Students’ ‘sense of belonging’ at University of Galway collapsed during Covid


From this week's Galway City Tribune

From this week's Galway City Tribune

Students’ ‘sense of belonging’ at University of Galway collapsed during Covid Students’ ‘sense of belonging’ at University of Galway collapsed during Covid

Bradley Bytes – a sort of political column with Dara Bradley

It’s hardly surprising that Galway’s third level students struggled to cope during Covid-19 lockdowns. Everyone did.

But analysis of just how mentally draining students found the pandemic has produced shocking results.

A University of Galway (formerly NUIG) Student Experience Survey highlights students’ poor mental health during the early months of lockdown.

And this negative experience has resulted in negative perceptions of the university, too. Worryingly for Ollscoil na Gaillimhe, the percentage of students who would recommend NUIG, as it was then known, plummeted compared with surveys taken prior to Covid-19.

Although other higher education institutes faced similar trends, members of the Governing Body “expressed serious concerns” with the survey findings.

They “highlighted the critical importance . . . of addressing the issues raised”, according to minutes of meetings of Údarás na hOllscoile released to Bradley Bytes under Freedom of Information (FOI).

And what exactly were those issues? Students were depressed, anxious and stressed.

At a Governing Body meeting last April, Director of Student Services, John Hannon, warned that “rates of Depression, Anxiety and Stress (DASS) are particularly concerning”.  There were year-on-year increases with the most dramatic rise being in November 2020.

Members were told that 82% of students surveyed reported being stressed, anxious and worried about their ability to cope in semester one of the 2021/2022 academic year.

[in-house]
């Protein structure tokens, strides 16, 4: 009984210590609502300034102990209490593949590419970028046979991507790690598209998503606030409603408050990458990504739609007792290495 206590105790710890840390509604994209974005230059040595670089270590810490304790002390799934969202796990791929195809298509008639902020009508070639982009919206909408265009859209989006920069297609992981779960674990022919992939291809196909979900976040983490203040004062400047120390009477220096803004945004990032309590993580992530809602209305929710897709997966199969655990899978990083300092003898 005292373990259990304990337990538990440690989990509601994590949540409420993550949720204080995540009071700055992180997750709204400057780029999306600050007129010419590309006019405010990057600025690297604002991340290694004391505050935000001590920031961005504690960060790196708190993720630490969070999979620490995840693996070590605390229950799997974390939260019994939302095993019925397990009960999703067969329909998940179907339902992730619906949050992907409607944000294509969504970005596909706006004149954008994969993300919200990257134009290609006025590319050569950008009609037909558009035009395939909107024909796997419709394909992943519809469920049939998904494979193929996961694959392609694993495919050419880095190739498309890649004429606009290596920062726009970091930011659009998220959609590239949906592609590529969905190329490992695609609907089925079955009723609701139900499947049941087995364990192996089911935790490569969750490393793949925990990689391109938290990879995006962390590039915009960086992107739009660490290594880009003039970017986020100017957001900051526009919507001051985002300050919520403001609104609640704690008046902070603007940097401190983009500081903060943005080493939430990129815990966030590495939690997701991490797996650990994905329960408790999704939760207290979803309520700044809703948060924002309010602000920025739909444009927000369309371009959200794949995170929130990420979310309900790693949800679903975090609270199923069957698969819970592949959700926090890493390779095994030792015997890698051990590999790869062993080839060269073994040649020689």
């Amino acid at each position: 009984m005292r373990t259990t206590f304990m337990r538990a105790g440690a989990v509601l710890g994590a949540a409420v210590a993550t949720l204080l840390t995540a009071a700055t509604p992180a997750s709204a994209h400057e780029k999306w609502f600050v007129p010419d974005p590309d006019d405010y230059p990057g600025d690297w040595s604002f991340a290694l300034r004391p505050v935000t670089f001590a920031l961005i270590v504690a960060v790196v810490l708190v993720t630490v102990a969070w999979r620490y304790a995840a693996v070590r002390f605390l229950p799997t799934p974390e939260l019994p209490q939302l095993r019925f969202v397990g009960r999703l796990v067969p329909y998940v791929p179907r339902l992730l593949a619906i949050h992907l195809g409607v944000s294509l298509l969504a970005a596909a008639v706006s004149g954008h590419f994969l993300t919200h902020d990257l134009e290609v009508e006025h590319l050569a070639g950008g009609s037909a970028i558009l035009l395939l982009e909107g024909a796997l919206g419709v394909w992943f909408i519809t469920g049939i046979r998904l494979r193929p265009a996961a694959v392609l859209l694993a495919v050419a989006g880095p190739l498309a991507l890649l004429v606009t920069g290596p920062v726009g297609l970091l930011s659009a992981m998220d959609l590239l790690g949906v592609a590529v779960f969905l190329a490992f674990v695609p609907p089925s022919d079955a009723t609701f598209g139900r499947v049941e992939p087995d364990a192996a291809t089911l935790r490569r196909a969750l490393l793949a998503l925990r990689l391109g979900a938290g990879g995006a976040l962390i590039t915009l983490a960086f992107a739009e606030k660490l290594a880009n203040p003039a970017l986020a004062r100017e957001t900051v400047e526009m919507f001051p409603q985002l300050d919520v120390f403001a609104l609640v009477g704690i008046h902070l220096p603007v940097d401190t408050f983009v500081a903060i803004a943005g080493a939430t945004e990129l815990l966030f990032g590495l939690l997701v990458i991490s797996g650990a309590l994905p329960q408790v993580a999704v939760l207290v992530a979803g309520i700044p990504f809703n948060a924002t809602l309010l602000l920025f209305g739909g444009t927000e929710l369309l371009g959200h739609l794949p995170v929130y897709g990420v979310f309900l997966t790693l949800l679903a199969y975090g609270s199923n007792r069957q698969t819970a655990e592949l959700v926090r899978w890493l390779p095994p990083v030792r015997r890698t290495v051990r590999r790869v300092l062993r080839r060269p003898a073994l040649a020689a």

Over three-quarters reported that socialising and interaction with peers outside university, and engagement and interaction with peers inside the university, had been negatively impacted.

Covid-19 wasn’t the only problem for students. The cyber-attack on NUIG’s computer systems also hit hard.

Members of the Governing Body were told that the impact on the learning experience from the cyber-attack “resulted in 91% of students surveyed experiencing difficulties”.

Some 70% reported they had trouble “keeping motivated to complete work”.

Most worrying for bean-counters and other decision-makers at Ollscoil na Gaillimhe was that students “reported a significant decrease in their sense of belonging and affiliation with” NUIG. This was down from 58% pre-pandemic to 42% in 2022.

There was also a sharp drop in the number of students who would recommend NUIG to others, from 82% pre-pandemic to 56% in 2022.

A lengthy discussion followed. The then Students’ Union President “expressed concern at length” about the proposed full return to in-person lectures, and lecture recordings not being made available online.

President, Professor Ciaran Ó hÓgartaigh, said he had worked in higher education for 30 years and was a faculty member in five universities in three countries. NUIG was the university “where colleagues gave most attention to students’ needs”, he said.

Vice-President for Equality, Diversity and Inclusion, Helen Maher, warned the “potential risk of inequality” for students if there was a “two tier ‘off-campus’ versus ‘on-campus’ educational experience”.

The university’s name has since changed at a cost of at least €500,000. But the survey results suggest more non-cosmetic change is needed, too, to improve students’ experience of the University of Galway.

(Photo: President of UG, Professor Ciaran Ó hÓgartaigh, stated that, having worked in higher education for 30 years, he believed it was the university “where colleagues gave most attention to students’ needs”).
This is a shortened preview version of this column. For more Bradley Bytes, see the October 28 edition of the Galway City Tribune. You can buy a digital edition HERE.

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